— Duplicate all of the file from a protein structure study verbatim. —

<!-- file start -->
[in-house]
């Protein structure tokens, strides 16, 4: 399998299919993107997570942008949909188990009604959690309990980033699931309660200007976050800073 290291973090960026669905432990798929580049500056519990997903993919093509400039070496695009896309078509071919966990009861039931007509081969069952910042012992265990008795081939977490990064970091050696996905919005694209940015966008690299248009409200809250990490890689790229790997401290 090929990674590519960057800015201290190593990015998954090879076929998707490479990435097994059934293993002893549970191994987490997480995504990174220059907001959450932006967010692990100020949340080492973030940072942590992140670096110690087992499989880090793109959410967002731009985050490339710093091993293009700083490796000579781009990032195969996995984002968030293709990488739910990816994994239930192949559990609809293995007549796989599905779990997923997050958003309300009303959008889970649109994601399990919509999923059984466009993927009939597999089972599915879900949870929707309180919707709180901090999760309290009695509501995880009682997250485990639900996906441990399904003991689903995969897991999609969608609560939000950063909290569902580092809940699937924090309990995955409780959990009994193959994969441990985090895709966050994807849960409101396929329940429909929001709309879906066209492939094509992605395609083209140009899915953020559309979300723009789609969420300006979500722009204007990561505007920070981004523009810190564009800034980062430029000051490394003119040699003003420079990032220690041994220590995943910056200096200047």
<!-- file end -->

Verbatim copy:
[in-house]
């Protein structure tokens, strides 16, 4: 399998299919993107997570942008949909188990009604959690309990980033699931309660200007976050800073 290291973090960026669905432990798929580049500056519990997903993919093509400039070496695009896309078509071919966990009861039931007509081969069952910042012992265990008795081939977490990064970091050696996905919005694209940015966008690299248009409200809250990490890689790229790997401290 090929990674590519960057800015201290190593990015998954090879076929998707490479990435097994059934293993002893549970191994987490997480995504990174220059907001959450932006967010692990100020949340080492973030940072942590992140670096110690087992499989880090793109959410967002731009985050490339710093091993293009700083490796000579781009990032195969996995984002968030293709990488739910990816994994239930192949559990609809293995007549796989599905779990997923997050958003309300009303959008889970649109994601399990919509999923059984466009993927009939597999089972599915879900949870929707309180919707709180901090999760309290009695509501995880009682997250485990639900996906441990399904003991689903995969897991999609969608609560939000950063909290569902580092809940699937924090309990995955409780959990009994193959994969441990985090895709966050994807849960409101396929329940429909929001709309879906066209492939094509992605395609083209140009899915953020559309979300723009789609969420300006979500722009204007990561505007920070981004523009810190564009800034980062430029000051490394003119040699003003420079990032220690041994220590995943910056200096200047």